Opals are in a class by themselves. As a species, opal is so unique it has its own descriptive vocabulary. More than any other gem, each opal is distinctly individual. Opals are also the most delicate gemstones commonly worn and require special care.
Doublets prices are usually 15% to 35% of the value of similar looking natural, (solid,) gem. However, they occasionally run as high as 50% of a natural opal if they are of exceptional quality.
Triplets are only about 1% of the value of an equivalent natural and peak at .
For thousands of years, people have mined and treasured opals. These striking gems have inspired a rich body of folklore. (So rich, in fact, opal gems have been considered both the luckiest and unluckiest stones you can wear). Nevertheless, some scholars believe many ancient references to opal may actually have been to other gems, such as the iridescent iris agate.
Opal is an amorphous form of silica, chemically similar to quartz, but containing 3% to 21% water within its mineral structure. Gem grade opals usually have 6% to 10% water content. Opal is a sedimentary stone. Under the proper conditions, water percolates through the earth, becoming rich in dissolved silicates. When water enters a cavity, it deposits the silicates as microscopic spheres, forming opals. If the spheres are uniform in size and shape and neatly stacked, they will diffract light. These stones are called precious opals. If the spheres are random in size, shape, and arrangement, the results are common opals.
Play of Colors
Opal’s characteristic fire, or play of colors, was long thought to be the result of iridescence. However, with the advent of scanning electron microscopes, we now know it’s a result of diffraction. This phenomenon of flashing or moving colors due to diffraction isn’t related to the body color of the opal.
The particular colors seen in an opal’s fire depend on the size of the spheres and the angle of viewing. For example, black opal gets its color from volcanic ash, but inclusions have nothing to do with the play of color. That is due entirely to the tiny silicate spheres. They must be smaller than 1,500 angstroms (Å) for blue and violet colors, but no larger than 3,500 Å to produce oranges and reds. To put that in perspective, 20,000 spheres are about the size of the period at the end of this sentence. (An angstrom is one ten-billionth of a meter).
Since opals grow by filling in cavities in the earth, sometimes they take the shapes of pieces of wood, bone, and seashells buried in the ground. In effect, opal replaces these organic materials. These opals are called pseudomorphs, materials with shapes unrelated to their chemical content. Opalized wood is also called xylopal or zeasite.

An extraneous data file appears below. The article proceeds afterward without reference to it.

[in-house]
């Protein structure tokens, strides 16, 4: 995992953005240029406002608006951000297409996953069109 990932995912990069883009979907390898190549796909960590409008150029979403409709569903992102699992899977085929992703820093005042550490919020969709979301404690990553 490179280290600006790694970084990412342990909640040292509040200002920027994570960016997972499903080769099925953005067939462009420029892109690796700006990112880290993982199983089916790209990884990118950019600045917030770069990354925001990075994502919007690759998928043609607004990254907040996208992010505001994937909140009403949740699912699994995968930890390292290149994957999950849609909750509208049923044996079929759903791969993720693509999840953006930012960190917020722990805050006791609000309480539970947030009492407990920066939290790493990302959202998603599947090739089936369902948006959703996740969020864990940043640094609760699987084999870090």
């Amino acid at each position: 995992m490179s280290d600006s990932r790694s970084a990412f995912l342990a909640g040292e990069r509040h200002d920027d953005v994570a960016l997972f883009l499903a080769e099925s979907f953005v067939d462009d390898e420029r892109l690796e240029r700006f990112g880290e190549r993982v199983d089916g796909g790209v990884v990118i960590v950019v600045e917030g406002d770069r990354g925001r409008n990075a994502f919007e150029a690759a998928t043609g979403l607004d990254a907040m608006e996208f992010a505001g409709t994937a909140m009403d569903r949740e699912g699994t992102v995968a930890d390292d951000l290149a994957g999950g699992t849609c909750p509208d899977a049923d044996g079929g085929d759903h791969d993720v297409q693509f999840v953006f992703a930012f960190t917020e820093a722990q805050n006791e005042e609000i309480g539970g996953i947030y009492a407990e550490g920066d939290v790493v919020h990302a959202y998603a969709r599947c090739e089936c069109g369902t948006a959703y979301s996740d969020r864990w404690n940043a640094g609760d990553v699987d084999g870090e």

Gem cutters can take opal pieces too thin to use as a solid gemstones and assemble them into doublets and triplets.
A doublet consists of a thin layer of precious opal glued to a black base. A triplet adds a transparent, quartz cap. Triplets make good ring stones because the hard quartz keeps the softer opal from scratching. While purists prefer common opal for the base material, jewelers use many black materials, including old phonograph records.
The term “common opal” refers to opaque or glassy opals with a waxy luster. Seldom cut, these stones come in a wide range of colors. Common opals are often fluorescent. The terms “precious opal” as well as “noble opal” refer to opals of any color that display fire or a play of colors.
Black opals have a black body color with fire, which is often spectacular against a dark background. Body colors can also be very dark bluish, greenish, or brownish. Please note that the term “black opal” may also refer to black potch (inferior opal material) covered with a thin layer of crystal opal, which lets the black show through later.
A transparent or colorless body that may have fire in it.
Colorless and transparent to semi-transparent in transmitted light, crystal opals have a rich play of colors in reflected light. Black crystal opals are transparent to semi-transparent with dark body color and play of color.
These translucent, milk white stones may also have yellowish or greenish color.
Translucent to transparent with a yellow, orange, or red body color, these stones may or may not display a play of colors. The “fire” in their name refers to their body color, not to play of color. These stones are also called Mexican or sun opals.
Hyalites or jelly opals are transparent to translucent, colorless or white to gray opals with glassy luster. With little to no play of color, they’re rarely faceted and generally have no gem significance.
Tripoli or diatomaceous earth consists of fine-grained, powdery masses of opal or the siliceous remains of microscopic marine animals called diatoms. This material is often used in polishing agents and fillers.
Often bluish white, translucent to opaque, and very porous, cacholong opals resemble porcelain. This stone, also called kalmuck agate opal, will actually stick to your tongue.